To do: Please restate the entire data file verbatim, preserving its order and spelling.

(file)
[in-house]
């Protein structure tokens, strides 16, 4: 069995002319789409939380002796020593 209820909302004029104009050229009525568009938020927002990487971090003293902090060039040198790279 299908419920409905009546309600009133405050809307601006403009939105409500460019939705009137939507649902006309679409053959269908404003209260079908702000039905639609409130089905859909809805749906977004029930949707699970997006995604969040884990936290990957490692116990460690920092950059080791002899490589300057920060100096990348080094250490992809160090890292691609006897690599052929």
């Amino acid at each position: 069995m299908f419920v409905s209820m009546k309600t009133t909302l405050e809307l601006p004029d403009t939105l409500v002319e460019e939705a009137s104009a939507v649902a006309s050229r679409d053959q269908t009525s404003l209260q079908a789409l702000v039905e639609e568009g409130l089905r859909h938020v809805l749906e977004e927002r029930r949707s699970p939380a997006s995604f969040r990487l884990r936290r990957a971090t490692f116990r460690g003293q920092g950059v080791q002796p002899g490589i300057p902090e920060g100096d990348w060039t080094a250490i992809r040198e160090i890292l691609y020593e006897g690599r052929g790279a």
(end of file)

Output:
[in-house]
């Protein structure tokens, strides 16, 4: 069995002319789409939380002796020593 209820909302004029104009050229009525568009938020927002990487971090003293902090060039040198790279 299908419920409905009546309600009133405050809307601006403009939105409500460019939705009137939507649902006309679409053959269908404003209260079908702000039905639609409130089905859909809805749906977004029930949707699970997006995604969040884990936290990957490692116990460690920092950059080791002899490589300057920060100096990348080094250490992809160090890292691609006897690599052929």
């Amino acid at each position: 069995m299908f419920v409905s209820m009546k309600t009133t909302l405050e809307l601006p004029d403009t939105l409500v002319e460019e939705a009137s104009a939507v649902a006309s050229r679409d053959q269908t009525s404003l209260q079908a789409l702000v039905e639609e568009g409130l089905r859909h938020v809805l749906e977004e927002r029930r949707s699970p939380a997006s995604f969040r990487l884990r936290r990957a971090t490692f116990r460690g003293q920092g950059v080791q002796p002899g490589i300057p902090e920060g100096d990348w060039t080094a250490i992809r040198e160090i890292l691609y020593e006897g690599r052929g790279a």